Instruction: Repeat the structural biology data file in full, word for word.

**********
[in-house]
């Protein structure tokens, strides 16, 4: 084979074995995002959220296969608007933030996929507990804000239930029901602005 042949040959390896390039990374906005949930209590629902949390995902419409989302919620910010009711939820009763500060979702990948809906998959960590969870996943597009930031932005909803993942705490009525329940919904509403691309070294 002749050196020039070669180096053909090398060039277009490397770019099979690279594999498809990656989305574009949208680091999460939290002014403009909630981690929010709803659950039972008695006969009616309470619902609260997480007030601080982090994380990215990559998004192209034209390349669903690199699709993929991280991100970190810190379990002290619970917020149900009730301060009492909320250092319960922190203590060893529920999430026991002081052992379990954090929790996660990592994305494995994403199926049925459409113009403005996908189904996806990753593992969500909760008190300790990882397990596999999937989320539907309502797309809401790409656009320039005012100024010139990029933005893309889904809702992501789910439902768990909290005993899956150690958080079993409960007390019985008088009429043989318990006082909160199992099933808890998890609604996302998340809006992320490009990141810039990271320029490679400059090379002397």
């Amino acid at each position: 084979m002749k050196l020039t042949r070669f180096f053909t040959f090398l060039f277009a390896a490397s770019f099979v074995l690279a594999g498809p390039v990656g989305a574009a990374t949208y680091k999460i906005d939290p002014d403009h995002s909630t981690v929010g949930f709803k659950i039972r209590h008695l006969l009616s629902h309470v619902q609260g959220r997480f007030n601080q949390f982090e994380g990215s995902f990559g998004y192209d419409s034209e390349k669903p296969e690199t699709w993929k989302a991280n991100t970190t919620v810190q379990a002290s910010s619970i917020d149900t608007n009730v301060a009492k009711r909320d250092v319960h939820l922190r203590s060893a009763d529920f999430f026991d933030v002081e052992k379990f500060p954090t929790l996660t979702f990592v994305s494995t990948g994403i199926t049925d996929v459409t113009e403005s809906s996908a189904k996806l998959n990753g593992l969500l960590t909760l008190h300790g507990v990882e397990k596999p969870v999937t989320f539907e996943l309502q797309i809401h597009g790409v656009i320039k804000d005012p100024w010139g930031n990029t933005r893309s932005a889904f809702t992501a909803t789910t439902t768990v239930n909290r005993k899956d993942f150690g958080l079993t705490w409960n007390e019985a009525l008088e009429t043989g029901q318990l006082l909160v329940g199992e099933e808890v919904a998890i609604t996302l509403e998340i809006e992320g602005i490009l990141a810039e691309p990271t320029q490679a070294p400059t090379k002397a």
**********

[in-house]
């Protein structure tokens, strides 16, 4: 084979074995995002959220296969608007933030996929507990804000239930029901602005 042949040959390896390039990374906005949930209590629902949390995902419409989302919620910010009711939820009763500060979702990948809906998959960590969870996943597009930031932005909803993942705490009525329940919904509403691309070294 002749050196020039070669180096053909090398060039277009490397770019099979690279594999498809990656989305574009949208680091999460939290002014403009909630981690929010709803659950039972008695006969009616309470619902609260997480007030601080982090994380990215990559998004192209034209390349669903690199699709993929991280991100970190810190379990002290619970917020149900009730301060009492909320250092319960922190203590060893529920999430026991002081052992379990954090929790996660990592994305494995994403199926049925459409113009403005996908189904996806990753593992969500909760008190300790990882397990596999999937989320539907309502797309809401790409656009320039005012100024010139990029933005893309889904809702992501789910439902768990909290005993899956150690958080079993409960007390019985008088009429043989318990006082909160199992099933808890998890609604996302998340809006992320490009990141810039990271320029490679400059090379002397």
């Amino acid at each position: 084979m002749k050196l020039t042949r070669f180096f053909t040959f090398l060039f277009a390896a490397s770019f099979v074995l690279a594999g498809p390039v990656g989305a574009a990374t949208y680091k999460i906005d939290p002014d403009h995002s909630t981690v929010g949930f709803k659950i039972r209590h008695l006969l009616s629902h309470v619902q609260g959220r997480f007030n601080q949390f982090e994380g990215s995902f990559g998004y192209d419409s034209e390349k669903p296969e690199t699709w993929k989302a991280n991100t970190t919620v810190q379990a002290s910010s619970i917020d149900t608007n009730v301060a009492k009711r909320d250092v319960h939820l922190r203590s060893a009763d529920f999430f026991d933030v002081e052992k379990f500060p954090t929790l996660t979702f990592v994305s494995t990948g994403i199926t049925d996929v459409t113009e403005s809906s996908a189904k996806l998959n990753g593992l969500l960590t909760l008190h300790g507990v990882e397990k596999p969870v999937t989320f539907e996943l309502q797309i809401h597009g790409v656009i320039k804000d005012p100024w010139g930031n990029t933005r893309s932005a889904f809702t992501a909803t789910t439902t768990v239930n909290r005993k899956d993942f150690g958080l079993t705490w409960n007390e019985a009525l008088e009429t043989g029901q318990l006082l909160v329940g199992e099933e808890v919904a998890i609604t996302l509403e998340i809006e992320g602005i490009l990141a810039e691309p990271t320029q490679a070294p400059t090379k002397a």